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North-west of Middleton-in-Teesdale, this was the oldest Methodist chapel in the world in continuous Methodist use until 2017. Its earliest deed is dated 30 August 1759, the trustees being three of the itinerants and four local lead miners. The chapel became the focal point of Methodism in Upper Teesdale. The pulpit from which John Wesley preached on his visits still stands in one corner of the chapel. The centenary was marked by the renovation and enlargement of the building. A Sunday School building with two small flats above was added in 1882-83. The bicentenary in 1959 was featured on television, with Dr. Norman H. Snaith, then President of the Conference, as visiting preacher. When the Bowlees chapel closed in 1969, the amalgamation of the two societies was marked by the transfer of the organ, pulpit and communion rail from Bowlees. In 1985 the Sunday School building was sold to help finance a further renovation of the chapel, which re-opened on 6 November 1987 and remains a place of pilgrimage. It celebrated its 250th anniversary in 2009. By 2014 its future as a heritage site was under discussion and it eventually closed in July 2017.

See also Dales Circuit


From the 1759 Deed:

'The Christian Society or Congregation of Protestants dwelling within the limits and boundaries of Newbiggin in the county aforesaid and commonly called Methodists who from time to time assemble themelves for performance of Divine Worship… being destitute of a meeting house or place of Worship… have requested the said Christopher Hopper, Matthew Lowes, Jacob Rowel, Thomas Allinson, Johnn Ridley, John Spence and James Ainsley to purchase of and from the said Robert Robinson a piece of ground to Erect and Build a meeting house or place of worship, for the said society in the exercise of their religious worship.'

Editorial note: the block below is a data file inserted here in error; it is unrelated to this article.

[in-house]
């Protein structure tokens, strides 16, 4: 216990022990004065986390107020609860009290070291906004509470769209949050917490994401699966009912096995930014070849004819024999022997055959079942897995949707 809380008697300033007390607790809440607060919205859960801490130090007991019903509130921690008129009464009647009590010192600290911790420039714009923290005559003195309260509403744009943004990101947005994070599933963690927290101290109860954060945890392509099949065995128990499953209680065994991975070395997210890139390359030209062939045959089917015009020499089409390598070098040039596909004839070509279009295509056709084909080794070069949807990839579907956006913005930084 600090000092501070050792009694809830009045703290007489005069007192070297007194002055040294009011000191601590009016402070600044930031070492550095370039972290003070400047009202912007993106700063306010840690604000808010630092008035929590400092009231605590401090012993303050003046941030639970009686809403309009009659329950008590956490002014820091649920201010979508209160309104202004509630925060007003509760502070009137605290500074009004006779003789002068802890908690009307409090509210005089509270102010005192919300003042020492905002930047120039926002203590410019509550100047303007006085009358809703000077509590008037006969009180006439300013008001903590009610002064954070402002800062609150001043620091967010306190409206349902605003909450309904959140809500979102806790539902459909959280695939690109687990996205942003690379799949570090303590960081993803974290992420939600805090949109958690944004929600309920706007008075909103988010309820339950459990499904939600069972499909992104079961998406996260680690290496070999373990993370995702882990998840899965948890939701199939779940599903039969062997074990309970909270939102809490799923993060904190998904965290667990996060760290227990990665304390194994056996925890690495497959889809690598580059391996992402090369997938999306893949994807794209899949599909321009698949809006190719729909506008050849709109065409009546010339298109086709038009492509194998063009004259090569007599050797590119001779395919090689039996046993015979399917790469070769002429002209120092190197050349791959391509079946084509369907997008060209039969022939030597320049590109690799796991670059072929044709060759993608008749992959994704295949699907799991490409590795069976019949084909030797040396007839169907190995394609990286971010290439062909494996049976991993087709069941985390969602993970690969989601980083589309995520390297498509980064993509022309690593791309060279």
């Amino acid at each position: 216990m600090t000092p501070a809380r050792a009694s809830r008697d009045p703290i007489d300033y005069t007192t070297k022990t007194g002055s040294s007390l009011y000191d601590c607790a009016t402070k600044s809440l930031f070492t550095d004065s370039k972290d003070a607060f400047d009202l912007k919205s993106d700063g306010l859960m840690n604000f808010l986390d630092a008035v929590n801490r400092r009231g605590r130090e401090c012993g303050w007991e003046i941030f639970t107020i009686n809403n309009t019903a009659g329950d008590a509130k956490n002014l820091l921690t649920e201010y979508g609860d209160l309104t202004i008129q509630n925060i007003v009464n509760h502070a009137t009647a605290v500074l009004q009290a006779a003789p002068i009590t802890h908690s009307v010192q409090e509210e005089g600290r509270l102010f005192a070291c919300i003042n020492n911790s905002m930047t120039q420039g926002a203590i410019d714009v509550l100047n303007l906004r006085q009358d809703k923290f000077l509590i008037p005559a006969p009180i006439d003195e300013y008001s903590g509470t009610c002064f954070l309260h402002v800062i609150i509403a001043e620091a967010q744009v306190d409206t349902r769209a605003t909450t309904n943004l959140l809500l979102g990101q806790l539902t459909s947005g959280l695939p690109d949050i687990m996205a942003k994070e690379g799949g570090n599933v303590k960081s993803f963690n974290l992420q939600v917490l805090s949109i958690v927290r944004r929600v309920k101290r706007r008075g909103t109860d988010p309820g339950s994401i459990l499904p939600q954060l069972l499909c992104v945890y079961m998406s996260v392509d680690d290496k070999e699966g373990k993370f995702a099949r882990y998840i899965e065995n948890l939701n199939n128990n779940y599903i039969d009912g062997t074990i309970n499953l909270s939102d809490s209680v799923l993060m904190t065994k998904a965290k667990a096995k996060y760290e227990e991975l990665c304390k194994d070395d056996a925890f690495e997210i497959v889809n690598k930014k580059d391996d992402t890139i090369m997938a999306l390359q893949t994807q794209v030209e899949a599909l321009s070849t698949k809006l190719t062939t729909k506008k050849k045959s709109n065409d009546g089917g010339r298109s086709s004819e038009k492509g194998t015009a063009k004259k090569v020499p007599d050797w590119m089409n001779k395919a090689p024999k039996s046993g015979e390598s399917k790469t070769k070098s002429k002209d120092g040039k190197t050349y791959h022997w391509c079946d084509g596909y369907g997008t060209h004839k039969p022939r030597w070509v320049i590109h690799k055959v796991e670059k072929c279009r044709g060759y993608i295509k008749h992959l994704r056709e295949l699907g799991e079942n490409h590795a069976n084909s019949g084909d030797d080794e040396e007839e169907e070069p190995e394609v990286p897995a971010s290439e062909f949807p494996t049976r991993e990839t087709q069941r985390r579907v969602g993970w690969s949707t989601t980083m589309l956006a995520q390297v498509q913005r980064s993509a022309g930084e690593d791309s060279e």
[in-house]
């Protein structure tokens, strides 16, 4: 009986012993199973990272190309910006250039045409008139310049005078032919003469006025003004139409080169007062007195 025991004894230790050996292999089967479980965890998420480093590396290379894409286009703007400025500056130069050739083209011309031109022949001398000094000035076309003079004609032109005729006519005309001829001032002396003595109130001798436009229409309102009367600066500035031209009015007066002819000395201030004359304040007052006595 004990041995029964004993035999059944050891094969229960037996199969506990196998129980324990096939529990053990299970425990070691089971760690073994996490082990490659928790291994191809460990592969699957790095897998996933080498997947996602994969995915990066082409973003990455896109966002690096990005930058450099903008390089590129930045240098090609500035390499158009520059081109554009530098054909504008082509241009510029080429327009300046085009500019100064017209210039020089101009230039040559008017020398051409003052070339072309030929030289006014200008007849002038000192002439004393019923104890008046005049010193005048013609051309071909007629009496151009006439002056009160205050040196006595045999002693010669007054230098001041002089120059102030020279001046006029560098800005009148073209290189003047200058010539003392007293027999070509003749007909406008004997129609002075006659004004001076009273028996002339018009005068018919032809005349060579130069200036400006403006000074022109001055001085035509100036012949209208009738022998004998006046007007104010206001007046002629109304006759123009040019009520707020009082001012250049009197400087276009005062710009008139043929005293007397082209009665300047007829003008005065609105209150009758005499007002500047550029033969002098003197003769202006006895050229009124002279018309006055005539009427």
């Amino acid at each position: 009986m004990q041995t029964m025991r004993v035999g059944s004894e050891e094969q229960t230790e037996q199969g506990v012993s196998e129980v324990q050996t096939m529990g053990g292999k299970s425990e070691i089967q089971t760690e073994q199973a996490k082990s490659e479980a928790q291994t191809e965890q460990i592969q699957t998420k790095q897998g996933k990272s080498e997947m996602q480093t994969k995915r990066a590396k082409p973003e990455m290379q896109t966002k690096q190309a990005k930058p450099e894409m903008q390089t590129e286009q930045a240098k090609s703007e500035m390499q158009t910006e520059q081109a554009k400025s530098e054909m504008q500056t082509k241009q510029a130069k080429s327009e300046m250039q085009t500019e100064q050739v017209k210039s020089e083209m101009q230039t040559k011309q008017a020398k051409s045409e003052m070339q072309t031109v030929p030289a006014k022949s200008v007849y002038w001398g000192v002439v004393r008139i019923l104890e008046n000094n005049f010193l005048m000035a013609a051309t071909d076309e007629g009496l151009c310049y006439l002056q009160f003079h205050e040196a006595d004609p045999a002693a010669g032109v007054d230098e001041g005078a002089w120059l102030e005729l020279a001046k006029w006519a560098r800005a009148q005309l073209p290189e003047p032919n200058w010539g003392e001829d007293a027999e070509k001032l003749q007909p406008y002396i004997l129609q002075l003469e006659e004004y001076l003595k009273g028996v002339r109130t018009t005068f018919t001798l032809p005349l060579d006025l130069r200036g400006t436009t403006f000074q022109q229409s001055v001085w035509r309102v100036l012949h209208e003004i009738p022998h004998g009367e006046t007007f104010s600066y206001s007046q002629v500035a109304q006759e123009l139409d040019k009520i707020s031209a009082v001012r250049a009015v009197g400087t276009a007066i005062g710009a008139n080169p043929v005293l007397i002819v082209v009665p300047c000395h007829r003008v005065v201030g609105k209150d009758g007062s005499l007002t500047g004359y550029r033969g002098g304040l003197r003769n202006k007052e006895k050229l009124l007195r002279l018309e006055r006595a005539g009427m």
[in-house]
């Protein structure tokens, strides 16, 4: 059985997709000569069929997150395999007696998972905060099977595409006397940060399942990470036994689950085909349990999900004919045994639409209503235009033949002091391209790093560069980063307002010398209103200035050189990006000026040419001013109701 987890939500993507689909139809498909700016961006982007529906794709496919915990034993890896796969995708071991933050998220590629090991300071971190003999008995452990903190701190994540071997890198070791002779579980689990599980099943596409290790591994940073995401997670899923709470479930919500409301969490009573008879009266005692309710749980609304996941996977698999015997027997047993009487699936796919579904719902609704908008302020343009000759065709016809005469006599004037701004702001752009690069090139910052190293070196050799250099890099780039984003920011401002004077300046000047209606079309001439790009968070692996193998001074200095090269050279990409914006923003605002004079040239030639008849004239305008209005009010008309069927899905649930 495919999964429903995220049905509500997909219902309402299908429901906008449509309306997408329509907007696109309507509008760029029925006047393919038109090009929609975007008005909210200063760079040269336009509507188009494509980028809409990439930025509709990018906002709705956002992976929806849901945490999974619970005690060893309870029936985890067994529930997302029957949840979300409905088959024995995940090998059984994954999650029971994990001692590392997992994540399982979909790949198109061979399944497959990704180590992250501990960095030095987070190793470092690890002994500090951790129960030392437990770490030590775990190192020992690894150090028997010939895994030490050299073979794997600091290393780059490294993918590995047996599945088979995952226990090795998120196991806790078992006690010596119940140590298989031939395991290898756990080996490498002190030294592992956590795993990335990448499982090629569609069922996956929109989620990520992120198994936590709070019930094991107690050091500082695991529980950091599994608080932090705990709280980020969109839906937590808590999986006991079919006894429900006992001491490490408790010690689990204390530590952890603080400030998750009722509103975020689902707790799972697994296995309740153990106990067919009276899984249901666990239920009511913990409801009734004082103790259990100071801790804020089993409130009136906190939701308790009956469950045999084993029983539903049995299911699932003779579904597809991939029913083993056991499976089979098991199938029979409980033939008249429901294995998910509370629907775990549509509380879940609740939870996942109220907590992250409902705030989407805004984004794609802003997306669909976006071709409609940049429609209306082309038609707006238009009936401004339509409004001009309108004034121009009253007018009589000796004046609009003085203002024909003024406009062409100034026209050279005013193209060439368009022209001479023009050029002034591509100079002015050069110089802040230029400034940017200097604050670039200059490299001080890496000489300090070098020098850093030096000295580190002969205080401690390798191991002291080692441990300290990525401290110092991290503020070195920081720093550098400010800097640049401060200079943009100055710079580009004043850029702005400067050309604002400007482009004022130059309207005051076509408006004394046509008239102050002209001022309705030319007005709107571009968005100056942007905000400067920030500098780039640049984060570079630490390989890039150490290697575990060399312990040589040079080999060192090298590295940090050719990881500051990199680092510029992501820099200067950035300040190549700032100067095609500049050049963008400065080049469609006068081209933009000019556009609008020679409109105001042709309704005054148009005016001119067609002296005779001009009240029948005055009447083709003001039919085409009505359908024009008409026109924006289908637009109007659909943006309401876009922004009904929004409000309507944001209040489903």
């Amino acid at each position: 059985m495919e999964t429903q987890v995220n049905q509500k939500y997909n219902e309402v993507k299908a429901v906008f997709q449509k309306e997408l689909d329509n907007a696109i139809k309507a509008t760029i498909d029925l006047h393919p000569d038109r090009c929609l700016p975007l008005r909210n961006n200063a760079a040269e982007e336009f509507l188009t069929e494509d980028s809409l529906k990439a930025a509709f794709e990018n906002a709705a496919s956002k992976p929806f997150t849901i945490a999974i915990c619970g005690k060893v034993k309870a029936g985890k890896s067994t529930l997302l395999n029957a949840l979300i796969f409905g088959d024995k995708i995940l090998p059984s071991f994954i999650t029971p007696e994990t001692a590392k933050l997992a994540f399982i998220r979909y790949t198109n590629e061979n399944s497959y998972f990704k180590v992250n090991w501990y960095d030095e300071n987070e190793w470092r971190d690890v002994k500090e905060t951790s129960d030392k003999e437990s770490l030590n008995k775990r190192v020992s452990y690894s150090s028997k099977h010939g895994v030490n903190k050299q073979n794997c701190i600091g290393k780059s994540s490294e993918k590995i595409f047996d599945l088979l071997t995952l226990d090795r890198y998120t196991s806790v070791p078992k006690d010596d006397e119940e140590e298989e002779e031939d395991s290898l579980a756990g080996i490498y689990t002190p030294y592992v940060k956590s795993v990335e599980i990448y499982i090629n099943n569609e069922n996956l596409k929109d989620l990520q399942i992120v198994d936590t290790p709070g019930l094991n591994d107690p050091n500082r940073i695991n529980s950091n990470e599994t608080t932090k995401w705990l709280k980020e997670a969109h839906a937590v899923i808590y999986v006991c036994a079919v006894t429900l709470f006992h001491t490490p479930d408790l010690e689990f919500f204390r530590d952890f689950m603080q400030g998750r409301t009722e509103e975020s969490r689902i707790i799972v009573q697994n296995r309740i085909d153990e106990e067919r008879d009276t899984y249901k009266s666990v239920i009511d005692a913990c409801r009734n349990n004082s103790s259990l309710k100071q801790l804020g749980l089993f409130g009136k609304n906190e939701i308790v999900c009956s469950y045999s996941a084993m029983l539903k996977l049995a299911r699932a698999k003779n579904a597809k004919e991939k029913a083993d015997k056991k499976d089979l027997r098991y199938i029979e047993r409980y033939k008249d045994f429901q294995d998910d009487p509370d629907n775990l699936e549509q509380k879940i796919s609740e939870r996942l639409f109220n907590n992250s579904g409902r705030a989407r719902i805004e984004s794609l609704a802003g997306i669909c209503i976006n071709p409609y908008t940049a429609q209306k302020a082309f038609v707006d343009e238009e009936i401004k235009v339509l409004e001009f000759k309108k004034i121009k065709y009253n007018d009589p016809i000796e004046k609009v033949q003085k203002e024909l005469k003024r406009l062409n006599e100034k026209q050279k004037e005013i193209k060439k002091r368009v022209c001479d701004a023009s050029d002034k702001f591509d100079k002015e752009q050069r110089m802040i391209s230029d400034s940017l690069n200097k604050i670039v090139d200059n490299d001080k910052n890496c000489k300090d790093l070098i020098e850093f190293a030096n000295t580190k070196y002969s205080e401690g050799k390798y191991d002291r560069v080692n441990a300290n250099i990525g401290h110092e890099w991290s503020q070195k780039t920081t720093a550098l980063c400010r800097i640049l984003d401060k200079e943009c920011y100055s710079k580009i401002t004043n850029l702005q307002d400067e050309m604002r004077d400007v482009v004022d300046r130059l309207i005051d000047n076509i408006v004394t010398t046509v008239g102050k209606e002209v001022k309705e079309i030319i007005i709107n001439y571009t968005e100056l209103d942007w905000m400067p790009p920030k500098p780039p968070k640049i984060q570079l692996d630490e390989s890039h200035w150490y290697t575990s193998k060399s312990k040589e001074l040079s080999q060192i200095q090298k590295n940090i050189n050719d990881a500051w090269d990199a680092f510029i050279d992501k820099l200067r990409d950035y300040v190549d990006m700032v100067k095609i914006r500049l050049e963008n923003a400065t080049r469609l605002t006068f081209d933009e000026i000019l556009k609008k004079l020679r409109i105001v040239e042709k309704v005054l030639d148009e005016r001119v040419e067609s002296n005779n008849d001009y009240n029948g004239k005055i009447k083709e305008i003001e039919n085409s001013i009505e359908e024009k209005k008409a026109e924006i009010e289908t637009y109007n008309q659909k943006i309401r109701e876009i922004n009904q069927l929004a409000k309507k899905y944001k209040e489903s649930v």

John Wesley's Journal:

June 1772: 'We rode to Newbiggin-in-Teesdale. The people were deeply attentive; but, I think, not deeply affected.'

June 1784: '[From Cotherston] we rode through rain and wind to Newbiggin-in-Teesdale. Being but a poor horseman, and having a rough horse, I had just strength for my journey and none to spare; but after resting awhile I preached without any weariness.'

  • A. Steele, History of Methodism in Barnard Castle and the Principal Places in the Dales Circuit (1857)
  • Newbiggin-in-Teesdale Methodist Chapel: Bi-centenary Celebrarions: Souvenor Brochure [1959]
  • George W. Dolbey, The Architectural Expression of Methodism (1964)
  • Harold L. Beadle, The Beginning of Methodism in Upper Teesdale and the Story of Newbiggin Chapel (1980)
  • Mary Lowes and Lorna Tallentire, Newbiggin Chapel, its continuing place in history (2005)
  • Mary Lowes, Newbiggin Methodist Chapel 1759-2009 - To serve the present age (2009)
  • Methodist Recorder, 31 October 2014, 14 July 2017

Entry written by: JAV
Category: Place
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